Inevitably this leads to a series of questions which attempt to uncover the causes of a lack of enterprise; most of these focus on the availability of capital. I must confess that I have no precise idea where the UK ranks in a world league of entrepreneurial activity, but I am a believer in the notion that entrepreneurs are critically important to the economic well-being of the UK, and in this sense you can never have too many.
Further, I believe that any debate which focuses on one factor alone - such as capital, regulation or tax - will be arid and ultimately unproductive.
Is there a shortage of entrepreneurs in the UK? International comparisons suggest that on most measures (job creation, adoption of new technology, patent registration, new company formations) the US probably leads the world. It is, however, more difficult to compose an accurate international league table to benchmark the UK against its peers.
To be frank, I think we should be less concerned with bench-marking and give more regard to running an ever more entrepreneurial economy.
Here I should confess to a vested interest; the key success factor of any venture capital fund is a manager's ability to put his fund's capital to work alongside great entrepreneurs. In essence, the more outstanding businessmen/women I can back, the better my returns, and the happier my clients (corporate pension plans) will be, and hence the greater the amount of funding they will allocate to venture capital.
Putting aside this rather parochial view, entrepreneurship does matter. As our environment is subject to a constant stream of externally and internally generated shocks or movements, our society must be able to adapt itself quickly, or else we simply become victims of events.
Entrepreneurs are the first people to read the straws in the wind, to identify new patterns of demand, and to identify new methods of making or delivering goods and services. Their activity is both the product of change and a driver of change. For example, in response to the spiralling costs of healthcare, several entrepreneurial-minded managers and companies have introduced novel methods of drug design, managing the R&D process (Clinical Research Organisations), and delivering healthcare (e.g. home i.v. therapy).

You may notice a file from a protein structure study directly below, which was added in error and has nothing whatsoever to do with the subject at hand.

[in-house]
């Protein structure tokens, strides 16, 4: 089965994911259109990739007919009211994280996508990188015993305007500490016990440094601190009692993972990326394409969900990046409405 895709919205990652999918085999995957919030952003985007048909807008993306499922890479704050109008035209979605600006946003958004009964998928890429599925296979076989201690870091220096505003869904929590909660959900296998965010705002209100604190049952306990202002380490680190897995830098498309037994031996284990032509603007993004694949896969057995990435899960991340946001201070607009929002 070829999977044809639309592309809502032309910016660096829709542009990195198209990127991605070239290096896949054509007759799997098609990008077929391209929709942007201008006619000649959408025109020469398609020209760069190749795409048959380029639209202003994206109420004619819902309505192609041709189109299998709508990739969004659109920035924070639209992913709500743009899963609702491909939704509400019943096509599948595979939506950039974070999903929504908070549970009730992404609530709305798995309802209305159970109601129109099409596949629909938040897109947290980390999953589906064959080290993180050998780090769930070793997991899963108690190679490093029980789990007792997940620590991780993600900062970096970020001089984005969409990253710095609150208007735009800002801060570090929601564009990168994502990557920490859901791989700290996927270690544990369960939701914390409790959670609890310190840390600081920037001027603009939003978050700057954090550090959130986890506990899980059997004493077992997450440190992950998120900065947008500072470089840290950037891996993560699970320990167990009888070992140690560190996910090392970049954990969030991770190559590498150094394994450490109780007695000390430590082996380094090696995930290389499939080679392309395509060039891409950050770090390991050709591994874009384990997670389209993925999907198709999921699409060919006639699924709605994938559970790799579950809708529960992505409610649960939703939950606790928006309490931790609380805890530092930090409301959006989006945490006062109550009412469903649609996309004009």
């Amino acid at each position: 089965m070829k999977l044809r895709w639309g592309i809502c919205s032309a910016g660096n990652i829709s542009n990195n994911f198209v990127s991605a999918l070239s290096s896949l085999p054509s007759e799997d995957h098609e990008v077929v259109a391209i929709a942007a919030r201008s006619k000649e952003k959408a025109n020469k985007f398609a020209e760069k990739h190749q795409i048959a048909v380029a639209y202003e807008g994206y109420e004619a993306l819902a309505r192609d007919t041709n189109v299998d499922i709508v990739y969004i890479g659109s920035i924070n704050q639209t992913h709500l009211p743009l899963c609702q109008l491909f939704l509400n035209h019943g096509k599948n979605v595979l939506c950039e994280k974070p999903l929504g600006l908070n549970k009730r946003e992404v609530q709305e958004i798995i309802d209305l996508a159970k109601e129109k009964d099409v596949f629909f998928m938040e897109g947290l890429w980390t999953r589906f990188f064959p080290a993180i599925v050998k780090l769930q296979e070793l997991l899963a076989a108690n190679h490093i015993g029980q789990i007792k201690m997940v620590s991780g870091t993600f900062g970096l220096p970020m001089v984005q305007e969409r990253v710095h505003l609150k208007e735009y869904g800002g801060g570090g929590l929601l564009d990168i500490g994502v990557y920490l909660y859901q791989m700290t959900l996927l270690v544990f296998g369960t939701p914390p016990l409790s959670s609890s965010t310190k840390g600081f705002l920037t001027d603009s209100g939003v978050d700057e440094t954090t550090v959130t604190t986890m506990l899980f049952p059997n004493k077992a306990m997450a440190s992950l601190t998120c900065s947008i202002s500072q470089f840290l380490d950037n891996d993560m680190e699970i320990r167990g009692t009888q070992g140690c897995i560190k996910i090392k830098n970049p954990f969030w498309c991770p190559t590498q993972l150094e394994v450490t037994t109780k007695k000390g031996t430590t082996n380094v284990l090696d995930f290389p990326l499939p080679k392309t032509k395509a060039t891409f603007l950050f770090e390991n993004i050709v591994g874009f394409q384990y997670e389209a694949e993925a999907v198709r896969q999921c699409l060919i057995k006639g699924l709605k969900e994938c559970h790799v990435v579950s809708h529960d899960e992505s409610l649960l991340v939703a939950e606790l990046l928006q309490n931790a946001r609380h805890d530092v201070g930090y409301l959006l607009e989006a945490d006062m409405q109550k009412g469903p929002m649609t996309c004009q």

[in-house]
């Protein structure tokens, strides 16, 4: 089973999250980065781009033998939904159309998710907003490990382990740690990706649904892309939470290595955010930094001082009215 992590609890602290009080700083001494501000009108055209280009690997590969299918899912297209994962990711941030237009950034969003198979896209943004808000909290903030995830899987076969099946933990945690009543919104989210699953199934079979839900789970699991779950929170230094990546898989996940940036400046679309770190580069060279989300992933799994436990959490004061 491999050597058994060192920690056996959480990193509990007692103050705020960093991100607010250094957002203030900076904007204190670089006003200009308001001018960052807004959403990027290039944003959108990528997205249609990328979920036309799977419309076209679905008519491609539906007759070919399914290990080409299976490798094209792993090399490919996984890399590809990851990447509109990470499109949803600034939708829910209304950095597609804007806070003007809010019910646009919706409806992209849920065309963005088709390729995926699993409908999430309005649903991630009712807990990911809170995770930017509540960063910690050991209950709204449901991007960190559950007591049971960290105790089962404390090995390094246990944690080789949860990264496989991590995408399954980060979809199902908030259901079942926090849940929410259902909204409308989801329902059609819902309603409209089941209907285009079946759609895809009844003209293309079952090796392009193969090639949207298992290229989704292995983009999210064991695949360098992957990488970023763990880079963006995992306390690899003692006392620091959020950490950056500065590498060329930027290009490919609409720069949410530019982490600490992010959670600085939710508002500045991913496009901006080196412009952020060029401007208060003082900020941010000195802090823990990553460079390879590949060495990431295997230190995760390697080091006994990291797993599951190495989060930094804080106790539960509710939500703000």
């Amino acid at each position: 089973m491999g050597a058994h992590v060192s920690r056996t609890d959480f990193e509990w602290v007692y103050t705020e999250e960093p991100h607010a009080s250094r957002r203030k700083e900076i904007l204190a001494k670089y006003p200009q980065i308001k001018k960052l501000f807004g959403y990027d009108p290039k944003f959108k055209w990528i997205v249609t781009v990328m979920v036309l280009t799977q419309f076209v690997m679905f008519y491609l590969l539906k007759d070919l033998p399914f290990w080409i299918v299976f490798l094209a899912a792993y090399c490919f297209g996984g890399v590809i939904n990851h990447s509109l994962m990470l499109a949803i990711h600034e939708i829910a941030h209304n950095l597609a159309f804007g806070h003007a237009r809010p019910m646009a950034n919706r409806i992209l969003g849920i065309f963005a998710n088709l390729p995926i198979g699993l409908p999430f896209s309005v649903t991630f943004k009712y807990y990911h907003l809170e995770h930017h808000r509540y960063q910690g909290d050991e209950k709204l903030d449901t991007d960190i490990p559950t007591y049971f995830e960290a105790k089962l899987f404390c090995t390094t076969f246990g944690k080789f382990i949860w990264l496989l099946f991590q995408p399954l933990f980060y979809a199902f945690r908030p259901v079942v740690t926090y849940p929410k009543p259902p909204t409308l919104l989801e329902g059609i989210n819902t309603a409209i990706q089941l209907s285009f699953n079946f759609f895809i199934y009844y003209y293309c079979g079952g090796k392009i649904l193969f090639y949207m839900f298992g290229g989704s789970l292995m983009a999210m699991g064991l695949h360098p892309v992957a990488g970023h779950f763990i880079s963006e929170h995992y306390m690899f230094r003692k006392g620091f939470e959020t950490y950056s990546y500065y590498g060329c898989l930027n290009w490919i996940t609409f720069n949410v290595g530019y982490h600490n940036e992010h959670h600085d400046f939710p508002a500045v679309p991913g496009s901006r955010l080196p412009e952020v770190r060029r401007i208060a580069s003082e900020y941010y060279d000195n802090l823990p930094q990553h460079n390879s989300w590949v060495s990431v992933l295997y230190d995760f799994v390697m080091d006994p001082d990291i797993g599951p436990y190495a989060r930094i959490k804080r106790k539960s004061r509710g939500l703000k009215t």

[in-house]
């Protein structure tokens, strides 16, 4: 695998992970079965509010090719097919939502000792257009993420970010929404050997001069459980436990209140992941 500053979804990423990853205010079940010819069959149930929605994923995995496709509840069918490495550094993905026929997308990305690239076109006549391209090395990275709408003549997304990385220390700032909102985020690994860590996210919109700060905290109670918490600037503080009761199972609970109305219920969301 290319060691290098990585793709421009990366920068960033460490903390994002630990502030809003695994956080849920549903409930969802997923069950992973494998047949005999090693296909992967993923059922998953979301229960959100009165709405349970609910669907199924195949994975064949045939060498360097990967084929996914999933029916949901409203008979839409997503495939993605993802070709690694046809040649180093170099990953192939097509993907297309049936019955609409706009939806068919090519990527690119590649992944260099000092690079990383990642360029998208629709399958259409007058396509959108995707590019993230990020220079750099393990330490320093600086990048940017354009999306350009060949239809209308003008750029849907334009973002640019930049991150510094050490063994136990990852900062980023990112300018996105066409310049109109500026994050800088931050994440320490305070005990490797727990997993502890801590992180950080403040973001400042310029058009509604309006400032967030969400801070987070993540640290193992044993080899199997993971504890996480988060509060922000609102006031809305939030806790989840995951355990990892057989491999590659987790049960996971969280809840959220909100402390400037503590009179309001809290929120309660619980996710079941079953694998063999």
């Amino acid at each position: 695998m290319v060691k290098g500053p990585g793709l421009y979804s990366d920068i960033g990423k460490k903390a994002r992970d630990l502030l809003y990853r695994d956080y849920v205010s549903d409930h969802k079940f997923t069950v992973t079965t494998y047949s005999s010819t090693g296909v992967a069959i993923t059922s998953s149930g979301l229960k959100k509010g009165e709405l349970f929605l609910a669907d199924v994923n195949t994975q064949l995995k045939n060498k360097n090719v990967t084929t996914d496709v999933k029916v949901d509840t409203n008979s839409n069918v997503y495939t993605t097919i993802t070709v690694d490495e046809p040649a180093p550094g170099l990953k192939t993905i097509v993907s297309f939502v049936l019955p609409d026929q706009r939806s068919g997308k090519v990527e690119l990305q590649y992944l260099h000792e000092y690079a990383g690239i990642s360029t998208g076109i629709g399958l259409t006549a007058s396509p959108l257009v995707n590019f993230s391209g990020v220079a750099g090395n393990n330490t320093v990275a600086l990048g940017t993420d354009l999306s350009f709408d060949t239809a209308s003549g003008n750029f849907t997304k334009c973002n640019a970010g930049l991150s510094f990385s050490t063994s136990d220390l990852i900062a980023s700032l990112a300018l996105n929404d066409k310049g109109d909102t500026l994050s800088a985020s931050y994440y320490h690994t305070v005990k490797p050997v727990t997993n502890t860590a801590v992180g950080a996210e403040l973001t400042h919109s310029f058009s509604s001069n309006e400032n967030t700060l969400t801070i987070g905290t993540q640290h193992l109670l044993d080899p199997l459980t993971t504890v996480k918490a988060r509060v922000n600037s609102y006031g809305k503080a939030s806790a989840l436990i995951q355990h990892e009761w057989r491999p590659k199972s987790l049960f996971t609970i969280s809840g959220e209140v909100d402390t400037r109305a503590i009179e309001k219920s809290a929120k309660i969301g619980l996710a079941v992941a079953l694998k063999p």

Entrepreneurs have a wonderful record of achievement. The great enterprises of today are almost, without exception, built on the foundations created from the vision, talent and drive of entrepreneurs. For example, the great retailers such as Walmart and Marks & Spencer, the major oil companies such as BP, and the leading consumer electronics business, Sony, are all founded by entrepreneurs of vision and energy.
A similar entrepreneurial thread weaves its way through the application of technology. For example, the widespread use of low-cost computing comes to us courtesy of Intel, Microsoft, ARM and Psion, all of which are the recent creation of a handful of pioneers.
The thread does not end here. Consider the part played by charitable foundations, endowed by entrepreneurs in providing money to finance original research, to promote the arts and to deal with social problems. Examples that spring to mind include The Wellcome Trust, The Gatsby Foundation, The Rockfeller Foundation and the Howard Hughes Foundation. This thread of enterprise has in act been woven into a thick and comforting blanket.
So where might we find areas for improvement? I would suggest that we look at our people, our culture, the opportunities available to us and the supply of capital. They are all inter-related and should be considered as a whole.
Most new wealth and employment-creating enterprise over the next decade will depend on people with a deep understanding of science and technology, and a talent for applying it to meet the current and future needs of the market. Do we place sufficient weight on mathematics and science in educational policies and budgets?
Unfortunately our current shortage of people with a science-based education together with entrepreneurial attributes is likely to get worse as our population ages and the workforce shrinks.